“General Counsel are undoubtedly driving legal market change. They are influenced more heavily by Board priorities and achieving shareholder value than they are by their loyalty to a law firm which may, in stronger economic times, have been an automatic choice. Despite the difficulties that wholesale change inevitably brings, a leaner, more efficient client/advisor relationship is emerging. The harsh lesson recently learned by in-house counsel is now upon the law firms who serve them – change and adapt quickly or face the consequences.”

The future favorsforward-thinking, business minded” legal services providers

Importantly, as the report details, these changes are favoring “forward-thinking, business minded” legal services providers who “understand the new legal landscape” and who understand their clients and adapt their services offering to client needs.

This would seemingly place traditional law firm leaders at odds with their clients, who when “asked why they were not doing more to change their business models”, according to a recent Altman Weil survey cited by Stephen Poor, Chairman of Seyfarth Shaw LLP in an article in Bloomberg BNA: “’sixty-three percent [of traditional law firm leaders] said that it was ‘because clients were not asking for change.’”

But General Counsel buying patterns haven’t really shifted yet

Yet, according to an ACLA 2015 Benchmarks Report, less than 20% of respondents have used the services of the primary alternative to the traditional law firm, NewLaw. A whopping 89% of in-house spend still goes to traditional law firms.

However with budgetary pressure not going away – external lawyer spend in Australia has been down 20% since 2012.  According to Altman Weil, traditional law firms that are the focus of most of this legal spend are mostly ignoring the needs of their clients.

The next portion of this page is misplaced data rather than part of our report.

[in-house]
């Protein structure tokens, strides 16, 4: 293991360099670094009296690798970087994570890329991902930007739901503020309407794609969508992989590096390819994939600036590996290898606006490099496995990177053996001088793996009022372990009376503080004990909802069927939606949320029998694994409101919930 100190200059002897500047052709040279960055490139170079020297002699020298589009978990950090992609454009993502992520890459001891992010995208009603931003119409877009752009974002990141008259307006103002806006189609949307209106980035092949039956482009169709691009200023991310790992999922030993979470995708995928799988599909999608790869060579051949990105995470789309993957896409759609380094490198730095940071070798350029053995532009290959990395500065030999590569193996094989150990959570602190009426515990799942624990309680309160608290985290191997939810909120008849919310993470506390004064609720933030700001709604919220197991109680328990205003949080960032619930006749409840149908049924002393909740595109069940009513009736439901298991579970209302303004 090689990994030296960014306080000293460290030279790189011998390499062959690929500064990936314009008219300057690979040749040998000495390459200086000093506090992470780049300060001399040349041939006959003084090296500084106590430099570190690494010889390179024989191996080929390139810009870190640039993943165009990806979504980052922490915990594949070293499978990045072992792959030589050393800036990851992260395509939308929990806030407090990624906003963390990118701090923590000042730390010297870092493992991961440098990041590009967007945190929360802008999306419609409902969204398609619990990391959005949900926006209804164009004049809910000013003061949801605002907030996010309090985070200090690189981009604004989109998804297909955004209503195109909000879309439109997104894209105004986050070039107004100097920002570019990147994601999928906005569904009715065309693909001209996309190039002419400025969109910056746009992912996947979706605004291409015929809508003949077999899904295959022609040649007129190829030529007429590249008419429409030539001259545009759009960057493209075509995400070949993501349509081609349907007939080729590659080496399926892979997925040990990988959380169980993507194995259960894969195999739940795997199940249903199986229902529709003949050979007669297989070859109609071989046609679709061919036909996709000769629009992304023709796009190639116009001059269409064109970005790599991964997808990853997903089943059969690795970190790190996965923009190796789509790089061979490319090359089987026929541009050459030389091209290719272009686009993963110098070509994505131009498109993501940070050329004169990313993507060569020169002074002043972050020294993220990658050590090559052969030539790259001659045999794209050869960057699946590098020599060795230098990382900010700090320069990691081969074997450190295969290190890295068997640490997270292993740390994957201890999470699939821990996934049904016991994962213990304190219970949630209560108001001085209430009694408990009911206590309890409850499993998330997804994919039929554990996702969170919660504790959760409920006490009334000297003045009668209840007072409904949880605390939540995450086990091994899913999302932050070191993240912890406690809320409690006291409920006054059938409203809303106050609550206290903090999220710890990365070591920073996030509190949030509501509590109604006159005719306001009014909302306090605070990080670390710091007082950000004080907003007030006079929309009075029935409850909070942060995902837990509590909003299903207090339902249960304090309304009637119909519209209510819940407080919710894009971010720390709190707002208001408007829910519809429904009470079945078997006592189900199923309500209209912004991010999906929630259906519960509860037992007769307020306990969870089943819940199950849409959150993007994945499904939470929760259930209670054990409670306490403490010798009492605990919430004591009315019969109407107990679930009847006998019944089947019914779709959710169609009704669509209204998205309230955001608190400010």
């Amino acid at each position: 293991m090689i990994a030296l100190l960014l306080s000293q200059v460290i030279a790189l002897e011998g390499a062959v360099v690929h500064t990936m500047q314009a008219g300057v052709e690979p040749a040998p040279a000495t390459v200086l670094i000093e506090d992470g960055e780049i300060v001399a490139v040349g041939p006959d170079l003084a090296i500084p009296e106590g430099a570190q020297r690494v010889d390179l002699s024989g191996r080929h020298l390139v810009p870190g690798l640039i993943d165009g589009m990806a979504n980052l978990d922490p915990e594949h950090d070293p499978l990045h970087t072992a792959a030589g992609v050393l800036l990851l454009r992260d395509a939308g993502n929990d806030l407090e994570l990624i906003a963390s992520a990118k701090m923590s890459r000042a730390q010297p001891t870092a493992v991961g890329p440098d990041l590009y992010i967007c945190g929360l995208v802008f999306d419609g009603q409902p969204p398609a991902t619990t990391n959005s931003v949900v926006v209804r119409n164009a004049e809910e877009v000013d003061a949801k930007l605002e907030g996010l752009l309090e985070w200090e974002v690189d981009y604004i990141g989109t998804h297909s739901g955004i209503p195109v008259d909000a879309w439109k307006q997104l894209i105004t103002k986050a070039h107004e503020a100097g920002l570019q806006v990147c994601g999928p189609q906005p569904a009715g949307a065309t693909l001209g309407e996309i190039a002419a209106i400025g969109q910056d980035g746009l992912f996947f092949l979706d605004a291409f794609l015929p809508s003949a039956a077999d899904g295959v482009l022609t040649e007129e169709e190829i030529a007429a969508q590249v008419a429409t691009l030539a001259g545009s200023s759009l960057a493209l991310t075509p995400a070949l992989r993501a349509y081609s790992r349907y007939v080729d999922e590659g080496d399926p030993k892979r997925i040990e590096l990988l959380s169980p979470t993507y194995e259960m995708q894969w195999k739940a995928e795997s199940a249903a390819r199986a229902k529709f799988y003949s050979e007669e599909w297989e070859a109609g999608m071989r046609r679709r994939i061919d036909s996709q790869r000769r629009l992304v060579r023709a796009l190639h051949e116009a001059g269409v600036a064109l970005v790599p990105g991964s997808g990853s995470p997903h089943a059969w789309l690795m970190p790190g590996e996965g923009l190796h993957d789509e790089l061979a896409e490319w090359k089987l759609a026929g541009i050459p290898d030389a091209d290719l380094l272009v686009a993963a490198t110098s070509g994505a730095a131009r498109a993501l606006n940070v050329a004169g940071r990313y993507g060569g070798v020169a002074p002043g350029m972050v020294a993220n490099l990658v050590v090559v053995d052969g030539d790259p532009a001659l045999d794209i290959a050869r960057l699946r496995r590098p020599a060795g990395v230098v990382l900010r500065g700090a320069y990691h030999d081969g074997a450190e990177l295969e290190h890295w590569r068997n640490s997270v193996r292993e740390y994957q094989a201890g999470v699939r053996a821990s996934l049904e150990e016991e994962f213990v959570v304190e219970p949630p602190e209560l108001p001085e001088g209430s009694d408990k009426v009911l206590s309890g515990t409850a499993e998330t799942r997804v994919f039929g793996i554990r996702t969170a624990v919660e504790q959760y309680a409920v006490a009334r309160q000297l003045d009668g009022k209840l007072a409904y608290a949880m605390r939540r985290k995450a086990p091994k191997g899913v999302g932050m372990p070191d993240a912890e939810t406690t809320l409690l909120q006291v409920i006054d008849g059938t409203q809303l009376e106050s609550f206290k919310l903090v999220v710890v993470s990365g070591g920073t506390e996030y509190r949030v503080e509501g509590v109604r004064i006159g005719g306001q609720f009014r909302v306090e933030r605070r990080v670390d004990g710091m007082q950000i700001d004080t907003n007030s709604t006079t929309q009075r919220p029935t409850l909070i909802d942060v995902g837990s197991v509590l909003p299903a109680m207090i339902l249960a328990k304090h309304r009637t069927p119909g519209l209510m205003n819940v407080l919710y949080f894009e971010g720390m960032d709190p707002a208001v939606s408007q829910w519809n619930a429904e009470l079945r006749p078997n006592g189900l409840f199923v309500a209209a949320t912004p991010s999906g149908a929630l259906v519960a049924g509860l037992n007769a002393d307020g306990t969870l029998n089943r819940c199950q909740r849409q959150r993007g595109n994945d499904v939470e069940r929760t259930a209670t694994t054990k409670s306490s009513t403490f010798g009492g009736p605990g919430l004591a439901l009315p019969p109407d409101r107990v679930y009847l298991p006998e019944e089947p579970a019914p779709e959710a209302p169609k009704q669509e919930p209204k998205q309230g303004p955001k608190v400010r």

Information is power

If General Counsel are going to succeed in delivering what their organisations now demand of them, then information is power. They will need to know what is in the market and how to efficiently use those options.

The ACLA Report suggests that the default position of busy General Counsel remains to either do the work themselves or brief it out to their traditional law firms.

But the market has changed rapidly. There are now a range of providers, like AdventBalance, who have listened to what their clients need and established their business models (and structured their fees) accordingly.

A modern “legal panel” should include secondment firms, project managers, regulatory compliance and training providers, legal technology solutions, legal process outsourcers and of course specialist traditional law firms.

Once General Counsel know where to look it is more likely that they will be able to provide their organisations with the legal, strategic and cost-effective solutions that are being demanded.

And maybe, just maybe, find time for a lengthy spot of lunch.